I circled around and came to the area of the houses. I personally believe that even if there were 30,000 people, even if the whole country were standing there, it is not possible to stop this kind of maneuver. A large organized and well armed force willing to use violence will prevail every time. One of the problems of a police state. In a democracy, the will of the people decides, not the force of the security arms. The place I ended up had the advantage of being both the site of the first building chosen for evacuation, and overlooking the corner chosen to evacuate the wounded, so I saw most of what happened at the early stages, as well as all of the injuries.

The police chose a route near me to descend from the high approach ground to the street the houses were all laid out on, in a gentle crescent, all on the far side of the street. Police no longer wear traditional name tags, but a cloth badge on their right shoulder. As they passed me I read out their names and said: Avner, this is defending the country? Tamar, this is defending the country? Elichai, this is defending the country? I noticed that about 10% of them had their name tags tucked up under their vests so that your couldn't see the name. My first thought was to reach out and flip one down, but I figured I would be grabbed and arrested immediately for attacking a police officer. So I pointed out to the next one to pass that his name wasn't visible. "So what?" he asked me. As did the next. And the next. Or they ignored me completely. And these are the people who claim to be present for the preservation of the order of law?

When they had sufficient forces on the street, they formed a wall, faces towards the buildings, stretching from the nearby cliff to the edge of the hill. As their wall thickened, they started moving closer to the houses. Then they brought up the horses, and suddenly pushed a hole in their wall, and the horses came charging through. Their riders had their batons drawn, and ran into crowds, lashing out at the heads of anyone they could reach. The picture was exactly that of a Russian Cossack. As they repeatedly charged people and smashed heads, the rocks began to fly at them, and in fact drove them back. If a rider's kneecap was broken by flying rocks, this is probably how it happened. The move by the horseman had little to do with the move forward by the soldiers to 'conquer' the territory. That they were doing quite effectively before they threw the horses in. The only purpose seemed to be to inflict blows.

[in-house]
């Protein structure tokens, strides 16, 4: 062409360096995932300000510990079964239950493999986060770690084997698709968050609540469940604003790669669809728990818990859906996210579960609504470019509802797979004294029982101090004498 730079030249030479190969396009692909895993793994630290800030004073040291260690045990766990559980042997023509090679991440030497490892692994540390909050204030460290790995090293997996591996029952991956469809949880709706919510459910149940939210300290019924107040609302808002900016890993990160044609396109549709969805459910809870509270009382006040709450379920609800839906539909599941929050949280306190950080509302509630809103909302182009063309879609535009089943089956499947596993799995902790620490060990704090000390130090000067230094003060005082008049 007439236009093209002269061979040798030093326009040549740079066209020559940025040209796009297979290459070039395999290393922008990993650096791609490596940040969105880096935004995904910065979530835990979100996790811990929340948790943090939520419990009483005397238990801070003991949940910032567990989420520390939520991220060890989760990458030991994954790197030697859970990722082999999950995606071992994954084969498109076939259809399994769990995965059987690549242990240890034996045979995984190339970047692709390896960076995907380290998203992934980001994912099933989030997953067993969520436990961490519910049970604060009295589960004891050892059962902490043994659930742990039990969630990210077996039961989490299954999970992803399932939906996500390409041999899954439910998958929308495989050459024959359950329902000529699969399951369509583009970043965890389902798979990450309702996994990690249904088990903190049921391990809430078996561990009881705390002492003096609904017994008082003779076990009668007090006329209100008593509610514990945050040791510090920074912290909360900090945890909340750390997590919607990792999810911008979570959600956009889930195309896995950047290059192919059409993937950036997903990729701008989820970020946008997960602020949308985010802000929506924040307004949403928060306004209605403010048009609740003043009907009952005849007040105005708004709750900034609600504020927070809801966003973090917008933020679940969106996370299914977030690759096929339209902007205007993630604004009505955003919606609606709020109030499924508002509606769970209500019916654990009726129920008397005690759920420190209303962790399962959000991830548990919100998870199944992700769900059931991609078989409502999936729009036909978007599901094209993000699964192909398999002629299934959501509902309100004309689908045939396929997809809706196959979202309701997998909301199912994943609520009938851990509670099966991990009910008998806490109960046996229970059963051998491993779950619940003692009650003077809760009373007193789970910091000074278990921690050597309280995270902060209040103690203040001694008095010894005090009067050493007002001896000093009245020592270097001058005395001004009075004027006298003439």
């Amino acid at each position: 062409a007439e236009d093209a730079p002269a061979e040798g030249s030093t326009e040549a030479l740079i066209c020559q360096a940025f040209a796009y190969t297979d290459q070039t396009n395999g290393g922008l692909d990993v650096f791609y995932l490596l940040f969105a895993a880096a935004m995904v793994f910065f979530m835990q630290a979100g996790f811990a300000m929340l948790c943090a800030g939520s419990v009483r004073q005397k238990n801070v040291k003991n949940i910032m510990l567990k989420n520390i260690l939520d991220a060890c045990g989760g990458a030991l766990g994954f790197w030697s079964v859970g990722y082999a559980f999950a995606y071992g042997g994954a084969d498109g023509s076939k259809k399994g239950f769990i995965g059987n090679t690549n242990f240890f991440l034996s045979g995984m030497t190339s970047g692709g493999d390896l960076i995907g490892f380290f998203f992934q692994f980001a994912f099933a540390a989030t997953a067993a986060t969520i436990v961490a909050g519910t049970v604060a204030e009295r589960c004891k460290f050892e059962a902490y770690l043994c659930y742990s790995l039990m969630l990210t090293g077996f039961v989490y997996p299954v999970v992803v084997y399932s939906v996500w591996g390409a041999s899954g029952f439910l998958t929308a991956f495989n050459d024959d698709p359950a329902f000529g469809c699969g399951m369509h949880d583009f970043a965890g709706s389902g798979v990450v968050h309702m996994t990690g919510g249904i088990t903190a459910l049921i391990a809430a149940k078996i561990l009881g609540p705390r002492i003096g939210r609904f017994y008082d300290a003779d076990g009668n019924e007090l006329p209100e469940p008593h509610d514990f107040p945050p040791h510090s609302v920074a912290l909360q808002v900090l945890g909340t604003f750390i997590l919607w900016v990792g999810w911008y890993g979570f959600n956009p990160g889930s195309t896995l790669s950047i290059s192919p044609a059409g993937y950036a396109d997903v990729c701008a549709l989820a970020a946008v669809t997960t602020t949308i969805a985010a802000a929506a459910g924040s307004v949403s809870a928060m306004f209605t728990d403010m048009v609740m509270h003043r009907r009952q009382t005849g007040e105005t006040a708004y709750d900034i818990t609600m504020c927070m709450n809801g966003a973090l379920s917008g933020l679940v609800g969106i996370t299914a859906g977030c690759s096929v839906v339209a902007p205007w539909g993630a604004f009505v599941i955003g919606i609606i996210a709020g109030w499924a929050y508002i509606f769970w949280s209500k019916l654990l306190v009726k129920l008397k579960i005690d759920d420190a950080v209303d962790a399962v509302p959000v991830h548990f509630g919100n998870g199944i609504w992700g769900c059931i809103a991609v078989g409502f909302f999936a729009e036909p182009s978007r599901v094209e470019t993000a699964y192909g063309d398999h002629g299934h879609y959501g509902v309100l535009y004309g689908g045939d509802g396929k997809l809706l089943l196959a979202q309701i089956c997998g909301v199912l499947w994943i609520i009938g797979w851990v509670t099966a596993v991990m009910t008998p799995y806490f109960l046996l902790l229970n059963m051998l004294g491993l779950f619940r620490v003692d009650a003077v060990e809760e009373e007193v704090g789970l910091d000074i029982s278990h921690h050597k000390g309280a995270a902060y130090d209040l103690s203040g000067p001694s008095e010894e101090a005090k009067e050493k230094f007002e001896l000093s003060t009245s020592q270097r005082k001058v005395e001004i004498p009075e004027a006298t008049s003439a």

As the police continued to move forward, they made it to the first house. All the time they were grabbing individuals and pushing them back to remove them from the area around the houses. This was usually done like a water-bucket brigade. Someone would be grabbed, dragged back, and passed on to the next link in the chain, who would do the same thing, until they reached the main line, where they would be violently pushed through into the masses of citizens on the other side. Some walked, some were carried. In the intermediate range, between the front line, and the back line of protesters and police and soldiers, was sort of a no-mans-land. A number of police wandered back and forth there. Some of them, including an officer with three fellafal on his shoulder, would periodically approach one of the protesters who was being transported back out of the area, and smash them over the head with their baton. Sometimes it was people who were walking, accompanied by a policeman or two, under their own power, out of the area. These were some of the people who arrived at the medic's corner bleeding profusely from head wounds.